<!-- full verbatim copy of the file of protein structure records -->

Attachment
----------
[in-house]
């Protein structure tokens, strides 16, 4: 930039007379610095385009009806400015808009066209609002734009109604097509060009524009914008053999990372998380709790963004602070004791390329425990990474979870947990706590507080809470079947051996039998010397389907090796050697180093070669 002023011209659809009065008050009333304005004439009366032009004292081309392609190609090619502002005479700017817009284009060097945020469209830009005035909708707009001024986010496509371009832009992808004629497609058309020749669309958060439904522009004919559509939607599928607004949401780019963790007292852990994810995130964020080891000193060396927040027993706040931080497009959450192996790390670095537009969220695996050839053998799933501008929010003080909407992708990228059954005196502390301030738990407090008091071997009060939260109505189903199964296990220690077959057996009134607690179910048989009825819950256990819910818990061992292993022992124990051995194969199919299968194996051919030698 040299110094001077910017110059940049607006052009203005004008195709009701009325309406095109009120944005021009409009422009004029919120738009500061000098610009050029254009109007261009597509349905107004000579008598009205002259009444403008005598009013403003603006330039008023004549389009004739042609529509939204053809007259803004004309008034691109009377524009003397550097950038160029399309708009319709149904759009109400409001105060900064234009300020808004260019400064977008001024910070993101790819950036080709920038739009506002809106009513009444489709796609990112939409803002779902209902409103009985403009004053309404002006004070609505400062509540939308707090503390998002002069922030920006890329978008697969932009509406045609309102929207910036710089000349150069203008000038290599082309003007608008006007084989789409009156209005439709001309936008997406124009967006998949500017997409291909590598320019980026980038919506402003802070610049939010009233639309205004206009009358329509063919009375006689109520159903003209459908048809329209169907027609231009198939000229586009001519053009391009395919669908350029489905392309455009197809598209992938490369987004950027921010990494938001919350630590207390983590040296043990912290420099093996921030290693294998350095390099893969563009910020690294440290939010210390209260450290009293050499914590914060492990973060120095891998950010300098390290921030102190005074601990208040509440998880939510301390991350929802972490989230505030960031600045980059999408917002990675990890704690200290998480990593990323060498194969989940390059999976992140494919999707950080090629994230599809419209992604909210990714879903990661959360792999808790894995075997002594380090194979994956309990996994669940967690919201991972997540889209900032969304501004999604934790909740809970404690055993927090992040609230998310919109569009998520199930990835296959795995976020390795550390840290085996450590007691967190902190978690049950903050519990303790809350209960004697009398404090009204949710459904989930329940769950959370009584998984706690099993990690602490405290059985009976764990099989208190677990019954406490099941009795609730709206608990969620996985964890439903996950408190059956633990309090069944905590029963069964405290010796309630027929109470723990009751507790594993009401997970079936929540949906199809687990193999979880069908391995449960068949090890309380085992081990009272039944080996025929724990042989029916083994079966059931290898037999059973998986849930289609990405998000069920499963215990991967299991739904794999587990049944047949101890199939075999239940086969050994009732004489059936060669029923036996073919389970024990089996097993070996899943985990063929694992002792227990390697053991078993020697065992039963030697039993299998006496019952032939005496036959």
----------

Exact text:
[in-house]
């Protein structure tokens, strides 16, 4: 930039007379610095385009009806400015808009066209609002734009109604097509060009524009914008053999990372998380709790963004602070004791390329425990990474979870947990706590507080809470079947051996039998010397389907090796050697180093070669 002023011209659809009065008050009333304005004439009366032009004292081309392609190609090619502002005479700017817009284009060097945020469209830009005035909708707009001024986010496509371009832009992808004629497609058309020749669309958060439904522009004919559509939607599928607004949401780019963790007292852990994810995130964020080891000193060396927040027993706040931080497009959450192996790390670095537009969220695996050839053998799933501008929010003080909407992708990228059954005196502390301030738990407090008091071997009060939260109505189903199964296990220690077959057996009134607690179910048989009825819950256990819910818990061992292993022992124990051995194969199919299968194996051919030698 040299110094001077910017110059940049607006052009203005004008195709009701009325309406095109009120944005021009409009422009004029919120738009500061000098610009050029254009109007261009597509349905107004000579008598009205002259009444403008005598009013403003603006330039008023004549389009004739042609529509939204053809007259803004004309008034691109009377524009003397550097950038160029399309708009319709149904759009109400409001105060900064234009300020808004260019400064977008001024910070993101790819950036080709920038739009506002809106009513009444489709796609990112939409803002779902209902409103009985403009004053309404002006004070609505400062509540939308707090503390998002002069922030920006890329978008697969932009509406045609309102929207910036710089000349150069203008000038290599082309003007608008006007084989789409009156209005439709001309936008997406124009967006998949500017997409291909590598320019980026980038919506402003802070610049939010009233639309205004206009009358329509063919009375006689109520159903003209459908048809329209169907027609231009198939000229586009001519053009391009395919669908350029489905392309455009197809598209992938490369987004950027921010990494938001919350630590207390983590040296043990912290420099093996921030290693294998350095390099893969563009910020690294440290939010210390209260450290009293050499914590914060492990973060120095891998950010300098390290921030102190005074601990208040509440998880939510301390991350929802972490989230505030960031600045980059999408917002990675990890704690200290998480990593990323060498194969989940390059999976992140494919999707950080090629994230599809419209992604909210990714879903990661959360792999808790894995075997002594380090194979994956309990996994669940967690919201991972997540889209900032969304501004999604934790909740809970404690055993927090992040609230998310919109569009998520199930990835296959795995976020390795550390840290085996450590007691967190902190978690049950903050519990303790809350209960004697009398404090009204949710459904989930329940769950959370009584998984706690099993990690602490405290059985009976764990099989208190677990019954406490099941009795609730709206608990969620996985964890439903996950408190059956633990309090069944905590029963069964405290010796309630027929109470723990009751507790594993009401997970079936929540949906199809687990193999979880069908391995449960068949090890309380085992081990009272039944080996025929724990042989029916083994079966059931290898037999059973998986849930289609990405998000069920499963215990991967299991739904794999587990049944047949101890199939075999239940086969050994009732004489059936060669029923036996073919389970024990089996097993070996899943985990063929694992002792227990390697053991078993020697065992039963030697039993299998006496019952032939005496036959």